Tobacco Center Faculty Blog

June 1, 2012

Stanton A. Glantz, PhD

The respected nonpartisan Field Poll shows Proposition 29 winning 50% to 42%. 

The poll was conducted May 21-29; I believe the Yes advertising was on the air statewide for about the last half of this time.  Philip Morris and Reynolds American's saturation advertising had been on the air for several weeks by then.  The fact that Prop 29 is winning despite the cigarette companies' ad blitz is encouraging, but there is no question that the No ad campaign has (not surprisingly) eroded Prop 29's original lead. Experience with tobacco tax initiatives around the country suggests that the fact that Prop 29 started with a 67 percent "yes" vote before the "no" ad blitz started that this lead will be big enough for Prop 29 to withstand the cigarette companies' onslaught and still pass.

A poll released a few days ago from the LA Times and USC also showed Prop 29 winning.

To put this poll in historical context in California, the Field Poll noted:

May 30, 2012

Stanton A. Glantz, PhD

From the LA Times:

A proposed $1-per-pack tax increase on cigarettes remains highly popular among California voters, but they are split over whether to change the state’s 22-year-old term limits law, according to a new USC Dornsife/Los Angeles Times poll.

The two measures will appear on Tuesday's statewide primary ballot.

The tobacco tax, which will be before voters as Proposition 29 on the June ballot, is backed by 62% of state voters, while just 33% say they oppose the initiative.  If passed, the measure would increase levies on other tobacco products in addition to the $1 increase on cigarettes.

The money generated, about $850 million per year, according to the state Legislative Analyst's Office, would pay for more cancer research and help law enforcement fight illegal cigarette sales.

The strong support comes despite a $40-million campaign by tobacco companies, which have run ads criticizing the measure for creating a new state bureaucracy and the fact that it would do nothing to help close California's estimated $15.7-billion budget deficit.

May 30, 2012

Stanton A. Glantz, PhD

We just published “Tobacco Control Legislation in Costa Rica (1971-2012): After 40 Years of Tobacco Industry Dominance, Tobacco Control Advocacy Succeeds.”  The full report is available at free at


Between 1971 and 1985, Philip Morris International (PMI), through its subsidiary Tabacalera Costarricense (TC), and British American Tobacco (BAT), through its subsidiary Republic Tobacco Company (RTC), successfully blocked several laws to restrict tobacco advertising and supported weak industry‐inspired executive decrees, resulting in minimal advances for tobacco advertising restrictions.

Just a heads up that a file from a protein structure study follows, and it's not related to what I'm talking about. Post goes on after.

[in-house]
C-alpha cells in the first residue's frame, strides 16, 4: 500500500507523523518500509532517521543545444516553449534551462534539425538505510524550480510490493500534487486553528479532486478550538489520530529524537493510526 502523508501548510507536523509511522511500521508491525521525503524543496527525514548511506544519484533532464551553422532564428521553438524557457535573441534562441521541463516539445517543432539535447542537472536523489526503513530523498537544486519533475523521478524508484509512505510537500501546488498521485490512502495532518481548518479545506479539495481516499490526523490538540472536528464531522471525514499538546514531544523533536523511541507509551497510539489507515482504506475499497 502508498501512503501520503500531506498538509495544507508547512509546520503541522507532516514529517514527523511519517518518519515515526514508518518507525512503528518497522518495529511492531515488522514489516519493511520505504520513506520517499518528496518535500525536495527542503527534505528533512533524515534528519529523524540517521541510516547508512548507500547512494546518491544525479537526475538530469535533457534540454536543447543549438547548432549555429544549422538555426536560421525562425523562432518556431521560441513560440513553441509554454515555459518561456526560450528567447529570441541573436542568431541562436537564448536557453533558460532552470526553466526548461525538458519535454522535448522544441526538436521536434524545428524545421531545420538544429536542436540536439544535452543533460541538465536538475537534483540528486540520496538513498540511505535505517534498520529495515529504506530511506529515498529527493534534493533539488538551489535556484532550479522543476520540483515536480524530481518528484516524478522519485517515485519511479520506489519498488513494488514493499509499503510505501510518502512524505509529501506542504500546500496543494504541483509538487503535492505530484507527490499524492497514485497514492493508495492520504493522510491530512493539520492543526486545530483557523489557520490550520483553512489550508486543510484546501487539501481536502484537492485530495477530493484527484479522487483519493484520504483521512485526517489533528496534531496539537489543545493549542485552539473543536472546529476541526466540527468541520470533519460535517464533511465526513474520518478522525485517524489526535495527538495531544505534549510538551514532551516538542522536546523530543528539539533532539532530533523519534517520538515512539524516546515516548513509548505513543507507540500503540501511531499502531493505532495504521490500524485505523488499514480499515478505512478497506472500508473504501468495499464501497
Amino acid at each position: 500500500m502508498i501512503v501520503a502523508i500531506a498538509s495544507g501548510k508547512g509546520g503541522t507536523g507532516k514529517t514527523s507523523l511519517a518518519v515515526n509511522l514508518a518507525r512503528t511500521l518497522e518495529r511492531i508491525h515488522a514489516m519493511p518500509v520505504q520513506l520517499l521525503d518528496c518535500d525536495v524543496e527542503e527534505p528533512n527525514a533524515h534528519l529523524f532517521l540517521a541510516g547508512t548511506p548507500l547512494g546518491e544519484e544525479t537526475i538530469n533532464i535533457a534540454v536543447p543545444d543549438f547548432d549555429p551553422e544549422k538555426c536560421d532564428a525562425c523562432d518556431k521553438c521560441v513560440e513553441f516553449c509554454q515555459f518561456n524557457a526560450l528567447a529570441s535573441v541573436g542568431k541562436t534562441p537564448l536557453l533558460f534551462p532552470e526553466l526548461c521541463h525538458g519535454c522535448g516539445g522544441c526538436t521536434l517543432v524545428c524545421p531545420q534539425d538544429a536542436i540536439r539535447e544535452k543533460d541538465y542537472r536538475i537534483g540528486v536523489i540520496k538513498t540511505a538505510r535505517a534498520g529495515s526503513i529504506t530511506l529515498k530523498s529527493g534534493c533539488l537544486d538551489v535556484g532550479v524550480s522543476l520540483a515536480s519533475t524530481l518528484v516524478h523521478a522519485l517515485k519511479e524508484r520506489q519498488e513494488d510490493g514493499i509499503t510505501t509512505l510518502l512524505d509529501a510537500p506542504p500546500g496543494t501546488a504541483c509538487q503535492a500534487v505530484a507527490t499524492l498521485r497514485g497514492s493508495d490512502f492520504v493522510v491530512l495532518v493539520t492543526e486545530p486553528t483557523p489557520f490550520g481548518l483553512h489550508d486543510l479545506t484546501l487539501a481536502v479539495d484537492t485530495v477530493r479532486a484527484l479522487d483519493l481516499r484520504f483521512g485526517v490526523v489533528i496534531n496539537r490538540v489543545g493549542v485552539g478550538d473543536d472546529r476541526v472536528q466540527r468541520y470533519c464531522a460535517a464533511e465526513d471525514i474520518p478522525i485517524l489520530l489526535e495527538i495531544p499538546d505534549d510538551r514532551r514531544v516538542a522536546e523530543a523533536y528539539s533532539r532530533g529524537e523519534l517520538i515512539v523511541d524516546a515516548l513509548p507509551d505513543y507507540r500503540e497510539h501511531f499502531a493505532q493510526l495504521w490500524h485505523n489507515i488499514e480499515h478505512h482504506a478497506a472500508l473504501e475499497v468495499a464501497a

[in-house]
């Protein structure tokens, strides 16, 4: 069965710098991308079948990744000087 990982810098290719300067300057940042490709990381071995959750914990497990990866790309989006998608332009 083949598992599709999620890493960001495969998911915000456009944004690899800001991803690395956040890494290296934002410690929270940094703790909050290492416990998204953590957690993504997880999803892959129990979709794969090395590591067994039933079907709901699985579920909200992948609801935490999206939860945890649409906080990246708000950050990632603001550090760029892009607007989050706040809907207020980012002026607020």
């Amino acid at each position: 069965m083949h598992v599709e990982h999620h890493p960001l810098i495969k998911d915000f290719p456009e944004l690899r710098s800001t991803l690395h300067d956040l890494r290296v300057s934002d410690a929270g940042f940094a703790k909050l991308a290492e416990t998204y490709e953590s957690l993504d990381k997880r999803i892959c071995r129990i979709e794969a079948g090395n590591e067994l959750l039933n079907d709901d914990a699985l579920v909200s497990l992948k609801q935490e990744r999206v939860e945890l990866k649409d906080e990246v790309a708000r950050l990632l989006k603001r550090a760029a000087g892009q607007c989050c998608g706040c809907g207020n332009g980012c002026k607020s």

During the mid‐to‐late 1980s and early 1990s, the Ministry of Health capitalized on the public’s increased awareness of secondhand smoke (SHS) and issued nine advanced (for their time) smoking restriction decrees between 1986 and 1989, as well as assisted other Costa Rican health institutions to introduce Costa Rica’s first bill to prohibit smoking in workplaces and public places and eliminate tobacco advertising in 1992.

May 30, 2012

Stanton A. Glantz, PhD

I asked the CDC what they thought of the story in the Sacramento Bee on the fact that California is not spending much on tobacco control. 

Here is the email I got back.  (Miller is the No on 29 person that the Bee quoted.)

From:McAfee, Timothy (CDC/ONDIEH/NCCDPHP) [mailto:[email protected]]
Sent: Wednesday, May 30, 2012 2:27 PM
To: Glantz, Stanton A
Subject: RE: How Sac Bee read your MMWR paper last week

Thanks for sending this Stan.

Miller seems to be arguing that since there was not enough done in the past because the revenue wasn’t sufficiently dedicated to tobacco control, that therefore nothing should be done now because the legislature will use the $$ for non-tobacco control purposes. But then at the end, sounds like she is making the opposite argument, saying that it is an issue that the $$ isn’t under legislative control.

The article also doesn’t point out two things that are factual:

May 30, 2012

Stanton A. Glantz, PhD

We have shown that 30 minutes of exposure to secondhand smoke at levels about like experienced in a bar damage and compromise the functioning of arteries in a way that increases the likelihood of a heart attack.
Recently Paul Frey and others here at UCSF published a paper examining what happened to the ability of arteries to function at lowere levels of secondhand smoke.  We exposed healthy people to a range of relatively low concentrations of aged secondhand smoke (SHS), similar to those encountered commonly in the community and found that short-term exposure to real-world levels of aged SHS for 30 min resulted in a concentration-dependent decrease in endothelial function as measured by how well arteries dilated in response to demands for increased blood flow (flow-mediated dilation).
There was no evidence of a threshold for this effect, i.e., it was detected even as the exposures of SHS went down.

This study adds to the evidence that even a little secondhand smoke is dangerous.